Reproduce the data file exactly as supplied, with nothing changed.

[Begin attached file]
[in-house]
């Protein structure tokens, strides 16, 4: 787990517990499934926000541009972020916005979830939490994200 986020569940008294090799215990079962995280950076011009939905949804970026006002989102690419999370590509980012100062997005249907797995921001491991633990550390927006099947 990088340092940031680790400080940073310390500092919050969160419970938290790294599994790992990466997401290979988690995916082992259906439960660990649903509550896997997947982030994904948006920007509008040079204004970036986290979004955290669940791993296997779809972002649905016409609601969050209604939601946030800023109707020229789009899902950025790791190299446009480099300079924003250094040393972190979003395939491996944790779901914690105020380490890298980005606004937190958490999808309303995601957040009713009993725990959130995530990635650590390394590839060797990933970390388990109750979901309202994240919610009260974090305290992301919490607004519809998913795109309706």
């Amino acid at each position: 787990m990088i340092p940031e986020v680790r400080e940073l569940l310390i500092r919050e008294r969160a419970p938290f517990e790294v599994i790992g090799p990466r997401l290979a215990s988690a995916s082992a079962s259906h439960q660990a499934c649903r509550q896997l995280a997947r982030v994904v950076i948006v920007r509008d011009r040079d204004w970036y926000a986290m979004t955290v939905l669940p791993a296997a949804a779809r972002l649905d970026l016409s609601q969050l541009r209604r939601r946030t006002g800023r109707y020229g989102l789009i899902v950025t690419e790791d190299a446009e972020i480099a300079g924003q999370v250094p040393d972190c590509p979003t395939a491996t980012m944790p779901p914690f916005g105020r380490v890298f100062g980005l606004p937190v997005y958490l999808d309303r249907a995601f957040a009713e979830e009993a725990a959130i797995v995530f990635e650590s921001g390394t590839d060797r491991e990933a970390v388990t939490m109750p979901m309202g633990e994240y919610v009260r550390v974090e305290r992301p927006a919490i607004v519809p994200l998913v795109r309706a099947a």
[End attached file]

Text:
[in-house]
């Protein structure tokens, strides 16, 4: 787990517990499934926000541009972020916005979830939490994200 986020569940008294090799215990079962995280950076011009939905949804970026006002989102690419999370590509980012100062997005249907797995921001491991633990550390927006099947 990088340092940031680790400080940073310390500092919050969160419970938290790294599994790992990466997401290979988690995916082992259906439960660990649903509550896997997947982030994904948006920007509008040079204004970036986290979004955290669940791993296997779809972002649905016409609601969050209604939601946030800023109707020229789009899902950025790791190299446009480099300079924003250094040393972190979003395939491996944790779901914690105020380490890298980005606004937190958490999808309303995601957040009713009993725990959130995530990635650590390394590839060797990933970390388990109750979901309202994240919610009260974090305290992301919490607004519809998913795109309706």
């Amino acid at each position: 787990m990088i340092p940031e986020v680790r400080e940073l569940l310390i500092r919050e008294r969160a419970p938290f517990e790294v599994i790992g090799p990466r997401l290979a215990s988690a995916s082992a079962s259906h439960q660990a499934c649903r509550q896997l995280a997947r982030v994904v950076i948006v920007r509008d011009r040079d204004w970036y926000a986290m979004t955290v939905l669940p791993a296997a949804a779809r972002l649905d970026l016409s609601q969050l541009r209604r939601r946030t006002g800023r109707y020229g989102l789009i899902v950025t690419e790791d190299a446009e972020i480099a300079g924003q999370v250094p040393d972190c590509p979003t395939a491996t980012m944790p779901p914690f916005g105020r380490v890298f100062g980005l606004p937190v997005y958490l999808d309303r249907a995601f957040a009713e979830e009993a725990a959130i797995v995530f990635e650590s921001g390394t590839d060797r491991e990933a970390v388990t939490m109750p979901m309202g633990e994240y919610v009260r550390v974090e305290r992301p927006a919490i607004v519809p994200l998913v795109r309706a099947a």